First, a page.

Studies on North American Carboniferous Insects. 7. The Structure and Relationships of Eubleptus Danielsi (Palaeodictyoptera)

Psyche: A Journal of Entomology, Apr 2019

Frank M. Carpenter

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Studies on North American Carboniferous Insects. 7. The Structure and Relationships of Eubleptus Danielsi (Palaeodictyoptera)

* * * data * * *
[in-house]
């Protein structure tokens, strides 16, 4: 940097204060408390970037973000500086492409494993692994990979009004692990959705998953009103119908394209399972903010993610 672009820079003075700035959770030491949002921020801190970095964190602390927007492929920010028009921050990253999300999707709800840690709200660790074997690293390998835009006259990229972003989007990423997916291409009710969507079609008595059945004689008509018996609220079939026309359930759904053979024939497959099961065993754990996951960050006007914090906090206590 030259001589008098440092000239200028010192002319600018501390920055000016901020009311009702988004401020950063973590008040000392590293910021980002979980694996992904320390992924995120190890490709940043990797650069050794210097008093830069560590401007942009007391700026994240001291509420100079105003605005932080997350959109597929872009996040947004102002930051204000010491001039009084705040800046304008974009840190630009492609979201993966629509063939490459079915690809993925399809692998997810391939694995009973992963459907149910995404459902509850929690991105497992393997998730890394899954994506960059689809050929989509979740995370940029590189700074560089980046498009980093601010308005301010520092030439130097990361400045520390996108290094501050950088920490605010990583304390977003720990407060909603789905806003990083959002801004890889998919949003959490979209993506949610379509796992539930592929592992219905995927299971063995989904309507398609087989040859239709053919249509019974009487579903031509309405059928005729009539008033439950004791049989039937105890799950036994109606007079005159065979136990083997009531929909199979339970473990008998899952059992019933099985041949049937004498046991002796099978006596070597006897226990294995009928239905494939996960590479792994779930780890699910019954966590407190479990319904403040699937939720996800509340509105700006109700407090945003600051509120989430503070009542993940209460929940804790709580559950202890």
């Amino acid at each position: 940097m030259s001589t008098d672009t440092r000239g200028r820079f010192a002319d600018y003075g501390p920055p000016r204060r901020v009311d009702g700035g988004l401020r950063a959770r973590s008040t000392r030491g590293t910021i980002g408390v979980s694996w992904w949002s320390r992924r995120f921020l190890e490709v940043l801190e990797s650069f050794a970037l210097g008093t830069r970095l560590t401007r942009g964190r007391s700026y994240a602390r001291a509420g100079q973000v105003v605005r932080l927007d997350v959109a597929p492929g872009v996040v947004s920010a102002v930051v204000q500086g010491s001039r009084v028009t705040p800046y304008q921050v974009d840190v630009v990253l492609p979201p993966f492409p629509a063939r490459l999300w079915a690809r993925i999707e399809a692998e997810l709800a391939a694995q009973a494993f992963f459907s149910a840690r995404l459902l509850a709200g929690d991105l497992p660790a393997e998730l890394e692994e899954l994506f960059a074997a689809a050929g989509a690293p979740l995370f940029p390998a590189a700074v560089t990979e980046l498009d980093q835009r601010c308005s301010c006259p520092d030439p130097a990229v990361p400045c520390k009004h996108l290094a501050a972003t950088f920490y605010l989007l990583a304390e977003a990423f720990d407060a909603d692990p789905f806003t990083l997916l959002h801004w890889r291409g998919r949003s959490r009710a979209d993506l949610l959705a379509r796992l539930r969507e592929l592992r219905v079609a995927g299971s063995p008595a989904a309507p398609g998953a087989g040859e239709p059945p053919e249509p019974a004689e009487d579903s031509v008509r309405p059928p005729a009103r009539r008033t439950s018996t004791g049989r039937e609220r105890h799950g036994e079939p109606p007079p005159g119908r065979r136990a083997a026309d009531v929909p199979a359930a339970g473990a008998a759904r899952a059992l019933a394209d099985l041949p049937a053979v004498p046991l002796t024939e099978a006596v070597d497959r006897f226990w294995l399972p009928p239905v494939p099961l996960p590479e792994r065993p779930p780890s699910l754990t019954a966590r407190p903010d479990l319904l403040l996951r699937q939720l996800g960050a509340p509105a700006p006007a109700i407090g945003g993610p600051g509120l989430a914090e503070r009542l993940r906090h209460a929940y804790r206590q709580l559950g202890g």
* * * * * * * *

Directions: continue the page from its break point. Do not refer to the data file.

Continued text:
International Journal of Psyche 0 0 By FRANK M. CARPENTER Museum of Comparative Zoology Harvard University , Cambridge, Mass. 02138 Eubleptus danielsi was described by Handlirsch in 1906 from a single, poorly preserved specimen in a concretion from the Francis Creek Shale, Illinois (Middle Pennsylvanian). The systematic position of the insect has been controversial. It .was placed by Handlirsch in a new family, Eubleptidae, in the order Palaeodictyoptera. However, Martynov, in 1938, expressed doubt about its assignment to that order, and in 1952 Laurentiaux transferred it to a new order, Eubleptidodea, which Rohdendorf accepted in the Osnovy Paleontologii in 1962. Neither Laurentiaux nor Rohdendorf gave a diagnosis of the new order, although vague reference was made to the presence of large eyes and to the absence of pronotal lobes. From my study of the reverse half of the holotype (all that is now known) came to the tentative conclusion (1965) that the insect was a member of the Palaeodictyoptera, probably related to the family Spilapteridae. During the past decade, many additional specimens of Eubleptus have been found in a strip-mine pit on the Will-Kankakee County line, Illinois, mostly by private collectors. These new specimens, some of which are exceptionally well preserved, have been loaned to me for study. The purpose of this paper is to present the results of my examination of these specimens and to discuss the relationships of the insect, as it is now known. am grateful to Mr. Frederick J. Collier of the Department of Paleobiology, National Museum of Natural History, Washington, for the loan of the holotype of Eubleptus danielsi; and to Mrs. J. S. Lawless of the Peabody Museum of Natural History, Yale University, for the loan of the holotype of A thymodictya parva, a synonym *Partial financial support of this research is gratefully acknowledged to the National Science Foundation, Grant No. DEB 82 05398, F.M. Carpenter, principal investigator. - [Vo. 9o of danielsi. am especially grateful to the following private collectors for the opportunity of studying their specimens: Mr. Paul Harris, now of Mountain Home, Arkansas; Helen and Ted Piecko, Chicago; Mr. and Mrs. Francis Wolff, now of Port Charlotte, Florida; Mr. Daniel Damrow, Mosinee, Wisconsin; Mr. Raymond Bandringa, Willow Brook, Illinois; Mr. Joseph Pohl, Belgium, Wisconsin; and Mr. Richard Rock, Crest Hill, Illinois. As will become apparent from the account below, our present extensive knowledge of Eubleptus has resulted mainly from their fossil collecting and their cooperation in making the specimens available for study. am deeply indebted to the late Dr. Eugene S. Richardson, Jr., formerly of the Department of Geology, Field Museum of Natural History, for his unfailing cooperation and his assistance over the past fifteen years in the course of our investigations on the insects in the concretions from the Francis Creek Shale. Order Palaeodictyoptera Family Eubleptidae Handlirsch Eubleptidae Handlirsch, 1906a, p. 679; 1906b, p. I1 I. Eubleptidae Laurentiaux, 1953, p. 423. Eubleptidae, Carpenter, 1965, p. 178. Small species, with slender, pointed wings. Fore wing; SC extending nearly to wing apex, terminating on thecostal margin; RS dichotomously forked, with 4 (rarely 5) terminal branches; M forking just basad of the origin of RS; MA with a long fork; MP with 3 terminal branches; CUA with a short fork; CUP with 3 (rarely 2) terminal branches; 3 short anal veins present; relatively few cross eins, unbranched, and forming a distinct pattern; archedictyon absent. Hind wing: similar to the fore wing in venation but slightly broader near or before mid-wing, the hind margin strongly curved. Body: moderately slender; antennae very long and thin; head apparently tShortly before his death in January, 1983, Dr. Richardson and completed a joint paper on the Archaeognatha (lnsecta) in the concretions. This will be published in the next issue of P3?che. small in dorso-ventral view, but eyes prominent and protuding; beak well developed; prothorax short, with small and weak pronotal lobes; mesothorax and metathorax subequal; abdominal segments apparently with small lateral lobes; cerci very long; female with short, curved ovipositor. The family is known only from the Francis Creek Shale. Genus Eubleptus Handlirsch Eubleptus Handlirsch, 1906a p. 68 I; 1906b,p. I. Athymodictya Handlirsch, 191 I, p. 298. EW Fork of MA at nearly the same level as the first fork of RS; first fork of M P well before mid-wing, its posterior branch forked near the wing margin. Type-species: Eubleptus danielsi Handlirsch; by monotypy. Eubleptus danielsi Handlirsch Figures 1-8 Eubleptus danielsi Handlirsch, 1906a:681; 1906b:112; 1920:137. Rohdendorf, 1962: 54. Carpenter, !965:180. Athymodictya parva Handlirsch,1911:298. YEW SVYOYVMV. Fore wing: length 13-14 mm; maximum width, 3.5-3.8 mm; hind wing" length 13-14 mm; maximum width, 4-4.3 mm; length of antennae (complete), 11 mm. The venational pattern is shown in figure 2. Only slight individual variations seem to occur: RS usually with four terminal branches, but a fifth, short branch may be present; CUP usually with three branches, though the shortest one may be absent. Head about 3 mm wide across the eyes, and about 1.5 mm long as seen from above (i.e., not including the beak, which is 3 mm long). Pronotum about mm long and 2.5 to 3 mm wide, including the small pronotal lobes; meso- and metathoracic segments apparently subequal, although the compression of the body has probably altered the true proportions of both segments; the abdomen is about 13 mm long and 2 mm wide at mid-length. Holotype" no. 38731, U.S. National Museum of Natural History, Washington (L.E. Daniels, collector). This is a poorly preserved specimen, showing the proximal three-fourths of a fore wing and very little of the hind wings and body. Handlirsch described the species from both obverse and reverse halves, but when examined CUP CUA MP the specimen in 1965 only the reverse half could be found. Having now examined many additional specimens, am convinced that both Handlirsch and incorrectly interpreted several of the vaguely indicated structures in the type. Most of the cross veins that described and figured are obviously wrinkles in the wing membrane; in the well-preserved specimens discussed below the cross veins are as strongly developed as the longitudinal veins. Also, the structures that considered to be pronotal lobes are, in part, the large eyes to which Handlirsch referred. The pronotal lobes are indeed present but they are small. Handlirsch?s A thymodict.va parva, described in 191 from a single, poorly preserved specimen (YPM 18ab) in the Peabody Museum aAccording to the records of the National Museum, counterparts of some of the Daniels specimens were kept by Mr. Daniels after Handlirsch had studied them; their present location is unknown. [Voi. 90 at Yale University, is without question a synonym of danielsi. Handlirsch mentioned a fine archedictyon on the wings and he placed the insect in the family Dictyoneuridae, but can find no suggestion of it in the fossil. The matrix of that particular concretion is unusually granular and surmise that Handlirsch interpreted the granulation as an archedictyon. If the fossil is moistened with alcohol, the characteristic cross veins of Eubleptus are discernible. The venational pattern, even as shown in Handlirsch?s drawing, is identical with that of danielsi, although his figure incorrectly depicts some of the veins with pectinate instead of dichotomous branching. The type of parva is about the size of that of danielsi, the fore wing being 13 mm. long, with a maximum width of 4 mm. Specimens of Eubleptus danielsi Studied have been able to examine seventeen specimens of danielsi during this investigation. For convenience of reference, include here an annotated list of these: 4 1. National Museum of Natural History, Washington, No. 38731 (reverse half only). Mazon Creek. Holotype of danielsi. Poorly preserved, showing about three-fourths of a fore wing, but Virtually nothing of the body and hind wing. Fore wing, as preserved, 13 mm. long. 2. Peabody Museum of Natural History, Yale University, No. 18. Mazon Creek. Holotype of Athymodictya parva. Poorly preserved, showing proximal portions of fore and hind wings, as well as pronotum, pterothorax, and parts of abdomen. 3. Paul Harris collection, no. PHI5. Pit Eleven. Excellent preservation of entire insect, except end of abdomen; the best specimen known. Especially good are the wings (which include the color markings), the pronotum, and the head,which shows the antennae, and eyes, and the location of the beak. 4There are apparently only two exposures of the Francis Creek Shale at which specimens of danielsi have been found: Mazon Creek, the bed of the stream about 4 miles west and a mile north of Coal City; and Pit Eleven, a strip mine of the Peabody Coal Co., in Will and Kankakee Counties, Illinois. 4. Field Museum, No. PE32046 (J. Herdina collection, no. H424). Pit Eleven. Very good preservation of all wings, especially of basal parts; also, thorax and abdomen, including proximal part of cerci. Head crushed. 5. Field Museum, No. PE32045 (J. Herdina collection, no. H540). Pit Eleven. Good preservation of basal parts of all four wings; body very poorly preserved. 6. Francis and Terri Wolff collection, No. 229. Pit Eleven. Good preservation of basal portions of all wings; poor preservation of body, but good view of head from above; one fore leg present. 7. Francis and Terri Wolff collection, No. 233. Pit Eleven. Good preservation of basal two-thirds of wings; most of body not preserved. 8. Raymond Bandringa collection, No. 66-PBSM-II-(3). Pit Eleven. Good preservation of basal parts of wings, part of antennae, eyes, and thorax. 9. Field Museum collection, No. PE22016 (from Dwayne Stone collection). Pit Eleven. Excellent preservation of whole insect in lateral view; wings overlapped but venation clear; shows abdomen, including cerci; head, including eyes; beak, in side view. 10. Daniel Damrow collection, No. 236. Pit Eleven. Good preservation of basal part of wings; thorax strongly compressed; entire head well preserved in front view, showing beak, with excellent preservation. 11. Joseph Pohl collection, No. MPH8. Pit Eleven. Good preservation of basal parts of all four wings, with general features of body. 12. Helen and Ted Piecko collection, No. 402. Pit Eleven. Fair preservation of basal parts of all wings, but body not clear. 13. Helen and Ted Piecko collection, No. 422. Pit Eleven. Good preservation of most of all four wings and parts of thorax and abdomen. 14. Helen and Ted Piecko collection, No. 432. Pit Eleven. Fair preservation of body and of basal portions of all wings. 15. Helen and Ted Piecko collection, No. 436. Pit Eleven. Poor preservation of wings and body. 16. Richard Rock collection, no. 729. Pit Eleven. Good preservation of body and of basal parts of fore and hind wings. 17. Richard Rock collection, No. 817. Pit Eleven. Good preservation of basal parts of wings, poorly preserved body. A composite drawing of Eubleptus danielsi is given in figure 8. The general habitus of the insect, as drawn, is based on the Paul Harris specimen, PHI5 (see figures 3 and 4), but details from other fossils have been added, as follows (the numbers refer to the specimens in the above lists): head, PE22016, Wolff 229, Damrow 236; beak, PE22016, Damrow 236; pronotum, YPM 18; mesothorax and metathorax, PE32046,YPM 18; fore leg, Wolff 229; abdomen, PE32046, PE22016; ovipositor, PE22016; cerci, PE32046,PE22016; wings, PE32046,PE32045,Wolff 229, HTP 422. All structures shown in the composite drawing are present in one or more of the fossils studied, Discussion of the Structure of Eubleptus danielsi. Head: The head of danielsi was obviously hypognathous. In the specimens preserved in dorsal view (i.e., P H 15, figure 2) there is a distinct hole in the matrix, at about the center of t.he insect?s head, marking the point at which the beak penetrated the matrix; and in 5Handlirsch?s restoration of Eubleptus, based on the unique type ( 1920 ), bears little resemblance to the insect in this composite drawing. the one specimen preserved in lateral view (PE22016, figures 4 and 5) the head is clearly hypognathous. The antennae are extraordinarily long and thin (PHI5, Wolff 229; Bandringa specimen 66PBSM); for most of its length it is .04 mm in diameter and the segments are about .1 mm long. The antennae of PHI5 include about 110 segments and are almost certainly complete. The beak, as preserved in lateral view in PE22016 is 3 mm long and slender; several stylets project from its end. In specimen Damrow 236, the beak is 2.8 mm long and as seen in front view (figure 4) is triangular in shape, relatively broad basally, and bears long striae, as has been noted in other species of Palaeodictyoptera (Kukalovh, 1970). The eyes are large and bulging, as shown in PHI5, Wolff 229, Bandringa specimen 66-PBS M, and especially in PE22016, in which the eye, in lateral view, is preserved in strong relief. Thorax. The prothorax is very small and, as Handlirsch showed in his drawing ofparva, bears small lateral lobes about mm wide (YPMI8); the folded and twisted condition of the lobes in some specimens suggests that they were thin and weak. The legs ae known only from a single fore leg in Wolff 229; the preserved part, apparently consisting of the femur, tibia, and tarsus, has a total length of 3.5 mm; the tarsus appears to have five subequal segments. The wing venation, as previously noted, shows only a slight amount of variation among the 17 specimens examined. The shape of the wings is more diverse, but that has undoubtedly been determined to some extent by the process of preservation and the amount of movement of the sediment in which the specimens were entombed. The degree of variation in wing shape in the specimens of danielsi seems to be comparable with that reported by Kukalovh-Peck ( 1971 ) for the Permian Dunbaria fasciipennis. The wing markings, consisting of four triangular spots along the anterior margins of both wings, are similar in both specimens in which they are preserved (PHI5 and PE32046). Abdomen. The segmentation of the abdomen is nearly homonomous, except for the 9th and 10th segments, which are slightly smaller than the others. The lateral margins of the tergites are extended posteriorly only slightly (YPM 18), about as in the Spilapteridae. The ovipositor, preserved only in PE22016, is strongly curved and only 2.5 mm long, not extending beyond the end of the abdomen. The cerci (PE22016, and PE32036) are preserved to a maximum length of 10 mm, but since they end at the edge of the concretion, that is almost certainly not their full length. Segmentation of the cerci is clear at intervals; the segments are .3 mm long (beyond the basal segments) and .3 mm wide, and covered with short hairs. The largest piece of a cercus includes about 34 segments. Relationships of Eubleptus Study of the new specimens of Eubleptus danielsi provides no evidence to justify the recognition of the order Eubleptidodea. On the contrary, all the evidence supports Handlirsch?s assignment of the family Eubleptidae to the Palaeodictyoptera. Furthermore, both the wing venation and the newly acquired knowledge of the body structure of Eubleptus show a close relationship to the family Spilapteridae of the Palaeodictyoptera. The wings of Eubleptus have the same general shape as those of the spilapterids, the hind wings being slightly broader than the fore wings. The only significant difference between the venational patterns of the two families is the reduction of CUA in the family Eubleptidae: it has only a small Carpenter- Eubleptus terminal fork, whereas in the spilapterids CUA has several long branches. This difference serves to justify the separation of Eubleptus into its own family, but does not have any significance at the ordinal level. The body structure of Eubleptus turns out to be very similar to that of the spilapterids. The pronotal lobes are small in both, the beaks are relatively small and of similar shape in both, the legs (so far as they are known) are short in both, and the ovipositors are similarly formed. Eubleptus danielsi is the smallest known species in the Palaeodictyoptera, but it is not much smaller than the Permian Dunbariafasciipennis of the family Spilapteridae. 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Frank M. Carpenter. Studies on North American Carboniferous Insects. 7. The Structure and Relationships of Eubleptus Danielsi (Palaeodictyoptera), Psyche: A Journal of Entomology, DOI: 10.1155/1983/93848